West Nile virus is here to stay. Aedes mosquitoes, which can transmit Zika, have been found in 12 counties
East Bay Times
In the past year, California has experienced multiple public health crises. Last October, San Diego County health authorities declared an end to a Hepatitis A outbreak that killed 20 people and sickened nearly 600. That same month, health officials warned the public of a typhus outbreak in downtown Los Angeles. And now public health departments across the state are scrambling to prevent a widespread outbreak of measles.
But when most people think about mosquitoes, they consider them nuisances that cause itchy bites. They don’t think about the public health risk and potential for mosquito-borne disease transmission. However, the threat of mosquito-borne diseases, especially West Nile virus, is also very serious and must be a public-health priority.
That’s why I’m advocating for more state funding to support vector-borne-disease research, surveillance and data collection. It’s critical that mosquito- and vector-control professionals and public health officials have resources they need to track and predict the emergence of mosquito-borne diseases and efficiently respond.
At its annual meeting in June, the American Medical Association called for more funding and resources for education, improved surveillance and research on existing and emerging vector-borne diseases. This is likely due in part to findings of the U.S. Centers for Disease Control and Prevention that disease cases from mosquito, tick and flea bites tripled in the United States from 2004 to 2016.
AMA Board Member E. Scott Ferguson, M.D., said, “our country currently has limited capacity to properly control mosquitoes, ticks and other sources of vector-borne disease that are causing more and more people to become ill. In fact, approximately 80 percent of vector-control organizations lack the resources they need to prevent and control vector-borne diseases.”
This is true in California, which, according to the CDC, is one of the top states for mosquito-borne diseases. In 2018, West Nile virus activity was detected in 41 counties in California and there were 217 human West Nile virus disease cases, of which 154 were the more severe neuroinvasive form.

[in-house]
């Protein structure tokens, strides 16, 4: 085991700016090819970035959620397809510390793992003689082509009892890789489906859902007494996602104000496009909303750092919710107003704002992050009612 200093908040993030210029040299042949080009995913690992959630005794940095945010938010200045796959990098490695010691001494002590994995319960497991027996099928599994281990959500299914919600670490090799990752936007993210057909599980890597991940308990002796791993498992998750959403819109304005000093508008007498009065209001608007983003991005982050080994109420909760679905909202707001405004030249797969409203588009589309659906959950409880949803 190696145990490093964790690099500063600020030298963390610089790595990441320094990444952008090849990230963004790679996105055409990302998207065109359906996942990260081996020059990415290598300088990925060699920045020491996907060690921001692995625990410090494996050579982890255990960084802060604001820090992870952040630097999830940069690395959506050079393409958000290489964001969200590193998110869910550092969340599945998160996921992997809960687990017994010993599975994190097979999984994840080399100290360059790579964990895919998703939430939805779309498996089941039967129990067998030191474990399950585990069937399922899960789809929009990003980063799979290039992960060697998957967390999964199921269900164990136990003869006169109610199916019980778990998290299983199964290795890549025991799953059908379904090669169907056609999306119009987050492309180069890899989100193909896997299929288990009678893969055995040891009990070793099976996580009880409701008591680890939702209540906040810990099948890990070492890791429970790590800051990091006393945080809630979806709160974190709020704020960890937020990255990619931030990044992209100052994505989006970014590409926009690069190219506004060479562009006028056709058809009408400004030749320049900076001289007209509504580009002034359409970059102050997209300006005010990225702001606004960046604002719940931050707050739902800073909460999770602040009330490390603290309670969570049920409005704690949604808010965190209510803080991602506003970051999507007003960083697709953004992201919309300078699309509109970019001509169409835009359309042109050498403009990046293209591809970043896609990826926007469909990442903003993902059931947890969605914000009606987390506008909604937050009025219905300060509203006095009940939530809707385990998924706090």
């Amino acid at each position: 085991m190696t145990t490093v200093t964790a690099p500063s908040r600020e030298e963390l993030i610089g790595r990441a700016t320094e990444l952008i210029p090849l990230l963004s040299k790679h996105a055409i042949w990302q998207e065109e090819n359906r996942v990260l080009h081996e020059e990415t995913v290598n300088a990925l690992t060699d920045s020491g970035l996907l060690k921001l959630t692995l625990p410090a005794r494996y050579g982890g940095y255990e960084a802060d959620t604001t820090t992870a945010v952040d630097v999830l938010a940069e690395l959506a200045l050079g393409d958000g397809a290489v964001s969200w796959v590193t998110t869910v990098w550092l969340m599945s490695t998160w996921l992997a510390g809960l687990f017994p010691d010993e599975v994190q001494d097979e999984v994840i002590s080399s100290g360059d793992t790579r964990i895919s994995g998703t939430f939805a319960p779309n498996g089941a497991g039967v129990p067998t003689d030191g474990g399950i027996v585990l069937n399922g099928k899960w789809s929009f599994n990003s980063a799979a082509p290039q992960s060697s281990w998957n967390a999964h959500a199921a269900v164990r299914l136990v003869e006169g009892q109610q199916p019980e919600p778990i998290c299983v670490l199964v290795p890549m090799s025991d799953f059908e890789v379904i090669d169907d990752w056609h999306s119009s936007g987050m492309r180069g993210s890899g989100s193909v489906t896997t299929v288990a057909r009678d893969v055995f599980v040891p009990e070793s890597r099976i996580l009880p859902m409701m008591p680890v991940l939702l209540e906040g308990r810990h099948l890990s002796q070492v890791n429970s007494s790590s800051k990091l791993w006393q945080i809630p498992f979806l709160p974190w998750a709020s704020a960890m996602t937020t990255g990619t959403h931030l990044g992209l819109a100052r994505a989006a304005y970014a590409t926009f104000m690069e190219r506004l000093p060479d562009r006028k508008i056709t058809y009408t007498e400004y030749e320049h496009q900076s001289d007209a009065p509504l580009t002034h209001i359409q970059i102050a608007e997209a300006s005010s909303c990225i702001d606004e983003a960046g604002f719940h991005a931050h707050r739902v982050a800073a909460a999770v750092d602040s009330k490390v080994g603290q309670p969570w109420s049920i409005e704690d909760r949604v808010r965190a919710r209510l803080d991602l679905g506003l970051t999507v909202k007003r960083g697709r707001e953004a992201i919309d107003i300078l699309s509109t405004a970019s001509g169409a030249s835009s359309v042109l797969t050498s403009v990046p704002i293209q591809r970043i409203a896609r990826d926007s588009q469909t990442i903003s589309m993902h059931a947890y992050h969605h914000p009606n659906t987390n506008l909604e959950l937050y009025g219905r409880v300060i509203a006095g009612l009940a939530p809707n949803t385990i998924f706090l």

Looking back to 2003, there were only three human cases of West Nile virus and no fatalities. Since then there have been 6,799 human cases reported and 303 fatalities. While that number fluctuates each year, we know for certain West Nile virus is here to stay in California.
At-risk groups such as the elderly, homeless and those who are immunocompromised or have comorbidities such as diabetes are particularly susceptible to suffering from mosquito-borne disease complications.
Moreover, California is home to invasive Aedes mosquitoes, which can transmit Zika, dengue, chikungunya and other exotic viruses. Invasive Aedes have been identified in 12 California counties, primarily in Southern California. Mosquito- and vector-control professionals are waging a tough fight to prevent them from spreading north.
The professionals also face daunting challenges from wildfires, which have created new, unattended water sources — such as abandoned swimming pools, ornamental ponds, septic tanks, buckets and barrels — that serve as breeding grounds for mosquitoes. These new challenges are placing even greater resource constraints on mosquito control and public health agencies as they work to prevent the spread of mosquito-borne diseases.
Mosquito-borne-disease threats affect all Californians regardless of where you live or your socio-economic status. There are no vaccines for people against West Nile virus and other mosquito-transmitted viruses, such as St. Louis encephalitis and chikungunya. All of these are costly to treat and can have long-term health and financial consequences.
It is far more effective to invest in preventative public health approaches instead of incurring enormous costs after large mosquito-borne-disease outbreaks occur.
Assemblyman Bill Quirk, D-Hayward, is a retired nuclear physicist.